The Hong Kong Prize and Ig Nobel Parodies

hk prize

hk prize is a science and technology innovation award for people in Hong Kong. The prize is open to people in the fields of artificial intelligence and robotics, life and health, new materials and energy, advanced manufacturing, and fintech. Each winner will receive HKD 2,000,000, a certificate, and a trophy. The prize is a part of the Future Science Week, which made its debut in Hong Kong this weekend. It also features a two-day scientific symposium with six sessions covering topics in computer science, plant research, chemistry, and physics. Gregory Winter and Michael Levitt, winners of the 2018 Nobel Prize in Chemistry, gave keynote speeches at the event.

The first recipients of the hk prize were announced on Tuesday – astrophysicists Matthew Bailes and Duncan Lorimer of Australia, and Maura McLaughlin of the US – for their discovery of mysterious fast radio bursts (FRBs), which are millisecond-long giant pulses of radio waves that seem to come from far away in space. The team used data from the Parkes Radio Telescope in Australia to detect FRBs, which are thought to be associated with neutron stars.

Another hk prize is a parody of the Nobel Prize called the Ig Nobel, awarded for strange but useful experiments in physics, chemistry, medicine, economics, and literature. The name is a pun on the word ignoble, meaning “not honourable.” It’s meant to poke fun at prestigious prizes that can be seen as self-indulgent or pompous.

Researchers at the University of Hong Kong have discovered a new way to make artificial muscles more flexible. The study, published in the journal Nature Communications, is the first to show that artificial muscles can be made more flexible than natural ones. The research may help to develop prosthetic limbs that can adapt to different situations and movements.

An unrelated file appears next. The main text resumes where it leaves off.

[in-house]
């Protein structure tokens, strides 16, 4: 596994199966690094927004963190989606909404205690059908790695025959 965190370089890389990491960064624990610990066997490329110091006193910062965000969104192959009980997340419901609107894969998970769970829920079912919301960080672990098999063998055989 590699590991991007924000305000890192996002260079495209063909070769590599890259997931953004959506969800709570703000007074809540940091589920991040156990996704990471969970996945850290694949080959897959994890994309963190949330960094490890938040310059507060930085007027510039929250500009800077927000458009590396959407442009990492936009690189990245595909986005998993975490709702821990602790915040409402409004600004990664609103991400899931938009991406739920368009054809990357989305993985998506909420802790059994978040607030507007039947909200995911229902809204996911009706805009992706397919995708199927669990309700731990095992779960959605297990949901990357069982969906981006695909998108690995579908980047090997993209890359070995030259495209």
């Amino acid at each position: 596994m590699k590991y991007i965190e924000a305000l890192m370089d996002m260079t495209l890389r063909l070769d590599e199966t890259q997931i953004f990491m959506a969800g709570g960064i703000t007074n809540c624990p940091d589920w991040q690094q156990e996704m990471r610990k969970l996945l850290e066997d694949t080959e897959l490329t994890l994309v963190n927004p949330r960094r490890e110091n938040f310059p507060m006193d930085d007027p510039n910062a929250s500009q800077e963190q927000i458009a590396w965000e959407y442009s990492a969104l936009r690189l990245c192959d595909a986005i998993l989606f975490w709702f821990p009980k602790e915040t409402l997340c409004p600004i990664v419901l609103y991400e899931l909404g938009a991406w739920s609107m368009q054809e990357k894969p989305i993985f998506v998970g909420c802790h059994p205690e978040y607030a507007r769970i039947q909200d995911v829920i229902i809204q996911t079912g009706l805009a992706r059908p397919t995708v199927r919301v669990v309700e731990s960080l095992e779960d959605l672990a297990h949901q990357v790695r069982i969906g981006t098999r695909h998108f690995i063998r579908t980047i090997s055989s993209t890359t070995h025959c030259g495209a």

Scientists at the Chinese University of Hong Kong have found a way to make cellulose-based nanofibers more conductive than their natural counterparts. The work could improve electronic devices such as computer chips and solar cells, which use the material in transistors and capacitors to store electrical charges. The scientists have created cellulose-based nanofibers that are ten times more conductive than their natural counterparts.

Six artists have been nominated for this year’s Sigg Prize, which honours work produced in Greater China. The exhibition will feature works by Jes Fan, Miao Ying, Wang Tuo, Xie Nanxing, Trevor Yeung, and Yu Ji. The winner, who will be awarded HK $500,000, will be selected in early 2024. The exhibition opens at M+ in September. Previously, the prize was awarded in person but has now been moved online due to the coronavirus pandemic. The shortlisted artists will also be presented with a Sigg Medallion at the M+ museum in November. The full list of nominees is available on the M+ website.